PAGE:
I admit that it would be possible for an Eternal Cause to produce eternally some basic created reality. We know from revelation that God did not create from eternity. But it would have been possible for Him to do so. However, you must note this. The appeal to the eternity of matter, which cannot be proved, does not exclude the necessity of an outside Cause. The mere duration of a thing does not explain its existence. You cannot explain a running train by saying innocently, "Why it was always running." In the universe we see a succession of causal mutations, each succeeding stage being caused by a preceding stage, and in turn causing a subsequent stage. Every element is dependent, and no one element can explain itself independently of the rest. And if each link in a chain is dependent, the whole chain is dependent. An eternal series of dependent and caused things can be reasonably explained only by One who is independent and uncaused, who exists with a complete self-sufficiency not to be found in finite things. In passing, let me call your attention to the problem of life. Even if matter be eternal, there was certainly a time when life did not exist on this earth, and certainly a time when it began to exist. Any belief that it began spontaneously, and without the creative power of God, is credulity, and unworthy of a reasonable man.

4. Were you to request God to put in an appearance, or manifest His presence beyond doubt to the satisfaction of experimental science, the result would be nil.

Such a request would be absurd. God, as He is in Himself, is immaterial, and experimental science deals with material things. You might as well offer to believe in the Archangel Gabriel provided I dig up his bones. Experimental science does not cover the whole field of reality. It abstracts from the spiritual field altogether, save indirectly at most.

5. People may believe that there is a God, but they cannot know it.

By the use of their reason they can attain to a certain knowledge that God exists. The Vatican Council rightly defined as a dogma of Catholic Faith that natural human reason can know with certainty from the things which He has made that God exists.

6. Unlike intrinsic evidence, extrinsic evidence is not conclusive.

Extrinsic evidence is certainly conclusive. I have no intrinsic evidence that Napoleon ever lived. I have the extrinsic evidence of a multitude of documents, and I am historically certain that he did live. Again, if I see the last car of a train disappearing into a tunnel, I have only extrinsic evidence of the existence of an engine at the other end of the train. Meantime, it is intrinsically evident that a thing which does not contain the ultimate reason of its existence within itself, has that ultimate reason in an outside being. That principle is self-evident, and cannot be refuted. On that principle, a being which obviously is not self-caused is evidence of a cause outside itself, and gives sound and certain knowledge of the fact.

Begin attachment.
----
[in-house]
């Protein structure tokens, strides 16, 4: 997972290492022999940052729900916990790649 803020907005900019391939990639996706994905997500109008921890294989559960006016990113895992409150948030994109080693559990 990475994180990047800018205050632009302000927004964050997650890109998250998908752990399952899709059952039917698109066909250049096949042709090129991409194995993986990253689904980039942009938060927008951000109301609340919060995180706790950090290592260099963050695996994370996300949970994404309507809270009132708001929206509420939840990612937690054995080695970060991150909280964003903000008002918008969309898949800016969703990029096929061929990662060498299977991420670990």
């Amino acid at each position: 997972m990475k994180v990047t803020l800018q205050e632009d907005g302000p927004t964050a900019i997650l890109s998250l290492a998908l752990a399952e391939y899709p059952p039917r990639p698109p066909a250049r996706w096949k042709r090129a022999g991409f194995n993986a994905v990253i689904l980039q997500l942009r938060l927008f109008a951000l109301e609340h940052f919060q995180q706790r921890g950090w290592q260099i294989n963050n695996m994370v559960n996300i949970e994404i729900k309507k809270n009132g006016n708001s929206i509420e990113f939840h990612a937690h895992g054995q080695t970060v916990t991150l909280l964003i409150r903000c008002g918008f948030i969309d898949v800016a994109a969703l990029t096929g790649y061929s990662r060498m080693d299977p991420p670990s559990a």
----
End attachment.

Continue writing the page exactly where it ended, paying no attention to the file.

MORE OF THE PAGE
7. The variety of philosophies now extant shows that your conclusion as to the existence of God is not beyond all argument.

That is true, but it is not to the point. I maintain that the conclusion is beyond all valid and reasonable argument, a very different thing. There is not a single argument against the existence of God which cannot be proved fallacious.

8. Is not nature itself divine?

Nature is the effect of a divine creative activity, but it is not itself divine. The word "nature" comes from the Latin "nasci," to be born. It is applied, therefore, to the original character or constitution of some object—a constitution which is the radical principle of all that it is and of all that it does. Thus, by its very "nature" a horse is not a human being. It is not natural to a horse to compose music. That is "natural" which is in accordance with some particular being's nature or constitution. Now we speak of the whole created universe as "Nature" itself. But since it is created—and we speak of it as "Creation"—it cannot be divine in its essential character and constitution.

9. You insist, then, that God is distinct from nature?

Yes. The natural world is full of contradictions, and there can be no contradictions in God. The true and the false, good and evil, all manner of imperfections, ignorance, and knowledge, the conscious and the unconscious, constant movement and change—all these cannot possibly be synthesized into one Being called God. We know how different men desire different things and will different things. Men are obviously distinct from one another. They cannot, therefore, be identical with one and the same God. So if you are God, I am not. If I am God, you are not. And it is impossible to say that all is God. Yet if all is not God, all nature is not divine. The whole of creation may be the effect of divine activity, but the effect certainly is distinct from God.

10. If God is present everywhere in the world, is not creation so inseparable from God as to be part of Him?